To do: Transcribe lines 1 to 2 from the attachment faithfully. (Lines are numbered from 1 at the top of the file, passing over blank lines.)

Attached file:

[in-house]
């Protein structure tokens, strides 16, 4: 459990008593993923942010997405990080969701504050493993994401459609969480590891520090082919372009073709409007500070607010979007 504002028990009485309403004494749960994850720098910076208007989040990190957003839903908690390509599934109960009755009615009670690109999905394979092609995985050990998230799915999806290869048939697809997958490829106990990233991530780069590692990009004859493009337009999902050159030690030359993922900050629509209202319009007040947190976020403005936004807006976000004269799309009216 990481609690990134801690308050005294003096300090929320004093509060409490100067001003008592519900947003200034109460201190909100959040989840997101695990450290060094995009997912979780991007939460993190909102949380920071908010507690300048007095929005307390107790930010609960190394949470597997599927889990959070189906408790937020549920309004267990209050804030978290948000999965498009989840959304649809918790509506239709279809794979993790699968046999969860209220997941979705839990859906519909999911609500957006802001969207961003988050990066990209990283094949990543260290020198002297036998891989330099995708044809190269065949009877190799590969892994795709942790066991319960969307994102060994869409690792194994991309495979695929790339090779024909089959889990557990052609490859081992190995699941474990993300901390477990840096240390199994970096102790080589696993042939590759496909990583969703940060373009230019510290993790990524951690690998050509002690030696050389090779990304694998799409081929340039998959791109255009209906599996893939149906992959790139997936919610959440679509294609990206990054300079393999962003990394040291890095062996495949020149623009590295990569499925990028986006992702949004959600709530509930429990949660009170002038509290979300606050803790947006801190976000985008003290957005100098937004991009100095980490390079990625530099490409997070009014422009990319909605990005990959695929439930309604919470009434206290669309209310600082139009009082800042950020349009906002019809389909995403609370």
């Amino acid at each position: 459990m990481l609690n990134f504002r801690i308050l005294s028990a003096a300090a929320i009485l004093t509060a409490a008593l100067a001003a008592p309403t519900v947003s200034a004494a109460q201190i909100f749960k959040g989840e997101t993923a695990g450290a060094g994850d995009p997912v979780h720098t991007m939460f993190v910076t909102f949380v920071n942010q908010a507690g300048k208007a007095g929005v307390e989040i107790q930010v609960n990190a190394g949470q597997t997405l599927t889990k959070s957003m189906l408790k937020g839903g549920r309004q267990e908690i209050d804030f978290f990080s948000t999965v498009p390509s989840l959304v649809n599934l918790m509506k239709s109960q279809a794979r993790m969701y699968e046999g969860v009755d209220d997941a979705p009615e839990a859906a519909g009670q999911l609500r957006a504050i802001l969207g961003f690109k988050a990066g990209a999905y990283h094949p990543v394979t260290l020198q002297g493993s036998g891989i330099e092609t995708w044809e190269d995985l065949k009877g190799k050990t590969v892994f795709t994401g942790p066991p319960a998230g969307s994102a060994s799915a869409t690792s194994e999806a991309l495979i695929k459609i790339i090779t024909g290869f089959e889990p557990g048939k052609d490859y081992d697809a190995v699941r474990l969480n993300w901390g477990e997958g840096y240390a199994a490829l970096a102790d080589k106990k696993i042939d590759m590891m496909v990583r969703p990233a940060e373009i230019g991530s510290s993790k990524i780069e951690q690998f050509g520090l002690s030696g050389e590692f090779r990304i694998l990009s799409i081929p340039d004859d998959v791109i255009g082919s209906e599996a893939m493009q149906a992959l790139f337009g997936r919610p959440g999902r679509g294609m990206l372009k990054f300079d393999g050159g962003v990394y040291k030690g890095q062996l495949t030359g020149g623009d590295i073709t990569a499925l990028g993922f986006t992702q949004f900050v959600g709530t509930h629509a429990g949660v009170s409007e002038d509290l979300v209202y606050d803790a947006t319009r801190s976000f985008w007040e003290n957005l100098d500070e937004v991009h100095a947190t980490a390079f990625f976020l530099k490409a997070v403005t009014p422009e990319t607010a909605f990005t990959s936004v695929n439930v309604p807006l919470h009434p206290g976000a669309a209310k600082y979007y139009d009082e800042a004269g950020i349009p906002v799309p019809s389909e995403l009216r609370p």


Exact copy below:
[in-house]
């Protein structure tokens, strides 16, 4: 459990008593993923942010997405990080969701504050493993994401459609969480590891520090082919372009073709409007500070607010979007 504002028990009485309403004494749960994850720098910076208007989040990190957003839903908690390509599934109960009755009615009670690109999905394979092609995985050990998230799915999806290869048939697809997958490829106990990233991530780069590692990009004859493009337009999902050159030690030359993922900050629509209202319009007040947190976020403005936004807006976000004269799309009216 990481609690990134801690308050005294003096300090929320004093509060409490100067001003008592519900947003200034109460201190909100959040989840997101695990450290060094995009997912979780991007939460993190909102949380920071908010507690300048007095929005307390107790930010609960190394949470597997599927889990959070189906408790937020549920309004267990209050804030978290948000999965498009989840959304649809918790509506239709279809794979993790699968046999969860209220997941979705839990859906519909999911609500957006802001969207961003988050990066990209990283094949990543260290020198002297036998891989330099995708044809190269065949009877190799590969892994795709942790066991319960969307994102060994869409690792194994991309495979695929790339090779024909089959889990557990052609490859081992190995699941474990993300901390477990840096240390199994970096102790080589696993042939590759496909990583969703940060373009230019510290993790990524951690690998050509002690030696050389090779990304694998799409081929340039998959791109255009209906599996893939149906992959790139997936919610959440679509294609990206990054300079393999962003990394040291890095062996495949020149623009590295990569499925990028986006992702949004959600709530509930429990949660009170002038509290979300606050803790947006801190976000985008003290957005100098937004991009100095980490390079990625530099490409997070009014422009990319909605990005990959695929439930309604919470009434206290669309209310600082139009009082800042950020349009906002019809389909995403609370």